I guess I would have been about ten years old,’ says Nick Whale. ‘This was in the early Seventies, watching the Parkinson chat show on Saturday night TV with my dad. Eric Morecambe was on, and he told a story about his first heart attack. He’d been performing in Leeds and on the way back from the show one night he pulled over with chest pains and had to ask a passer-by to drive him to hospital. The man was so excited to be driving a Jensen he failed to recognise the owner.’
It got a big laugh from the studio audience and Nick’s father said something that stuck in his son’s mind ever since. ‘That would be a good car to own one day.’
Nearly 40 years later Nick sold his motor group and got into the classic world when he established Silverstone Auctions. He’d always kept an eye out for the Morecambe Interceptor but now he was in a position to start hunting in earnest. By 2014 he’d tracked it down to a dealer in Belgium.
‘We went over to check the chassis numbers and provenance, and it really was Eric’s car. It looked okay though a restoration had been started and most of the repairs had been done poorly… I knew it would take a bit of work to correct.’
The car was entrusted to Britain’s longest-established Jensen specialist, Cropredy Bridge near Banbury in Oxfordshire. After a thorough inspection they came back with a list of faults. ‘We started off with a brief to do A, B, and C,’ says Nick. ‘It turned out we needed to do all that plus X, Y and Z and pretty much everything in between. The initial estimate was £50k-£60k… it ended up costing twice that.’
In fact, the rebuild got under way with a suspension upgrade – the necessity for major surgery only became apparent as more and more components were removed during the initial phases.
Cropredy’s Mike Bailey has been working on Jensens for decades. ‘We fitted the upgraded Fosse Way four-piston brake calipers and re-bushed absolutely everything,’ he says. This is a MkI Interceptor and these early models didn’t use a true double-wishbone arrangement at the front. Instead, they used lower wishbones, trunnions and an upper link with an Armstrong lever-type damper – the same arrangement as you’ll find on an MGB.’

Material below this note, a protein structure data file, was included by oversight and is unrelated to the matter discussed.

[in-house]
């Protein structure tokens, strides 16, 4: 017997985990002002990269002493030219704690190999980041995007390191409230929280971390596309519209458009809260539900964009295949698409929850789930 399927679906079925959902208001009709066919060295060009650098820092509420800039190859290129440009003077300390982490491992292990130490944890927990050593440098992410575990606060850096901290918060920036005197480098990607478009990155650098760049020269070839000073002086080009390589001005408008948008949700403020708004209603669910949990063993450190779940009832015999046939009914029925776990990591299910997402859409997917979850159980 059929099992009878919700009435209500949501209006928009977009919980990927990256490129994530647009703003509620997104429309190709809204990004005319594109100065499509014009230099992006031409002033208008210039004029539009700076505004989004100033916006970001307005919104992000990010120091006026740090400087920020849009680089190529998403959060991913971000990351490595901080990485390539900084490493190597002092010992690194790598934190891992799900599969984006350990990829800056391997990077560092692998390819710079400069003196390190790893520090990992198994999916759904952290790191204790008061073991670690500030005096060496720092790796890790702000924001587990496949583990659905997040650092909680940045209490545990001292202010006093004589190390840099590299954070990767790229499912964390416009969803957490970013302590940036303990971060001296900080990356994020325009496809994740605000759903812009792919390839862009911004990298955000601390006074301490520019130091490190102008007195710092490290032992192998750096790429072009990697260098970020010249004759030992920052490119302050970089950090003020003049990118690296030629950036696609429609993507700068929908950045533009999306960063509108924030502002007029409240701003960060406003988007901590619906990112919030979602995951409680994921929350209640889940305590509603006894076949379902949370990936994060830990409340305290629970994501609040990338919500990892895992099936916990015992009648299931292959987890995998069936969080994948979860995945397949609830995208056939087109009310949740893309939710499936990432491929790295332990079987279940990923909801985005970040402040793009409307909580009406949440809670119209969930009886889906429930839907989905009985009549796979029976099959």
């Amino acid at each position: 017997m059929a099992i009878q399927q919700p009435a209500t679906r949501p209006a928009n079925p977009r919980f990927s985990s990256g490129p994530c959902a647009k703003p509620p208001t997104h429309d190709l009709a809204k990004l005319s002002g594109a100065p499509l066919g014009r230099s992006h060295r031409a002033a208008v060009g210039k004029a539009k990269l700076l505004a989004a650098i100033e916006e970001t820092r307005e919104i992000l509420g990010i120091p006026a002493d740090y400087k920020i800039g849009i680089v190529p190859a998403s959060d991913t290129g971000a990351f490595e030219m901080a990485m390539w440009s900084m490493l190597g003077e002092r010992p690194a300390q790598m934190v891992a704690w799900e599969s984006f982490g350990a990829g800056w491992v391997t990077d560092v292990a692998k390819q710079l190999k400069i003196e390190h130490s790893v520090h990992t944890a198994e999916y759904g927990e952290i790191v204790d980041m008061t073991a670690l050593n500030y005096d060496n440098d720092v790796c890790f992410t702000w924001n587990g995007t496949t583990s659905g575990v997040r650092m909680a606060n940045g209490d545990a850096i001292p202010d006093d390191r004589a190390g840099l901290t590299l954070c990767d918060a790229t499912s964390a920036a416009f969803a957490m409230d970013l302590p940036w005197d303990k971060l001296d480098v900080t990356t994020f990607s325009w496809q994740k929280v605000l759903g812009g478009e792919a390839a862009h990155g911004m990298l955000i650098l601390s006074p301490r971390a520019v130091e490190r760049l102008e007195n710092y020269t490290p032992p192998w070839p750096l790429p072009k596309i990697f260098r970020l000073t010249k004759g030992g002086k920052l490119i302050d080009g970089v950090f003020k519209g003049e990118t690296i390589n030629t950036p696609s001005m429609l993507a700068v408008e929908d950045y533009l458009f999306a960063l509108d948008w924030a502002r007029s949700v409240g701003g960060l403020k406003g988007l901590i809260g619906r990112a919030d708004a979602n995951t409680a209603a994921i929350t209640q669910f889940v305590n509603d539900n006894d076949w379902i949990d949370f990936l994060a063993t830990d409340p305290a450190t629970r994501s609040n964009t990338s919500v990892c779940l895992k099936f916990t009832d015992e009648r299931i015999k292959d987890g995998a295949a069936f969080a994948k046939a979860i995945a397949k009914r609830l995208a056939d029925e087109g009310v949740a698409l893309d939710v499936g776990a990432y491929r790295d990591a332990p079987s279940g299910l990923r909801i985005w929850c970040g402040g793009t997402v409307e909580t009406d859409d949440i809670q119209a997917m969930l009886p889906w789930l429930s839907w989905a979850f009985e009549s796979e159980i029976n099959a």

The back axle also came out for refreshment, receiving new halfshafts. Curiously, getting the brake calipers to function as they should on an Interceptor is dependent on having sound chassis tubes – the offside tube, one of the pair that mount the engine and front suspension beam at their forward end, acts as a vacuum reservoir for the servo.
‘The tubes were okay,’ says Mike, ‘but there was a lot about the structure that wasn’t.’
Two words strike fear into many a Jensen owner: side beams. While the Interceptor may have those two huge tubes beneath, it doesn’t have a truly separate chassis and without strength in these sturdy side-members the cars can flop so much you can’t shut the doors after it’s been up on a two-post lift.
The construction could almost be designed to deceive MoT testers and prospective buyers into thinking all was well. Picture a hollow beam of thick steel in the sill, not quite square in cross-section because the inner face is deeper than the outer face. The inner face meets the floor, but the top, bottom and outer faces are hidden by an outer sill, a cosmetic sill cover and a shiny plate in the door aperture. The side beams can rot away while the outer sill remains intact.
‘The only easy way to test them is to poke a slim screwdriver into one of the drain holes in the outer sill,’ says Oliver Smith. ‘The point should hit something solid within half an inch or so. If it doesn’t…’
If it doesn’t, the whole lot must be cut away and replaced. To gain access to the full length of the beam the lower portion of both front and rear wings must be sliced out. Factor in re-instatement of the wings and outer sill and a lower-half respray and you’re looking at £7000 per side. Other remedial work such as the suspension and braking repairs means the bill for fixing an Interceptor chassis can be £20,000.
As more and more mistakes, bodges and decay came to light, Nick Whale was obliged to change the mission. ‘It would have been cheaper and quicker if the brief had been to strip it from the very beginning,’ he says. ‘But it had to be done right or not at all, so on we went.’ ‘The rear valance was full of filler and bathroom sealant,’ says body and paint specialist Dan Prewett.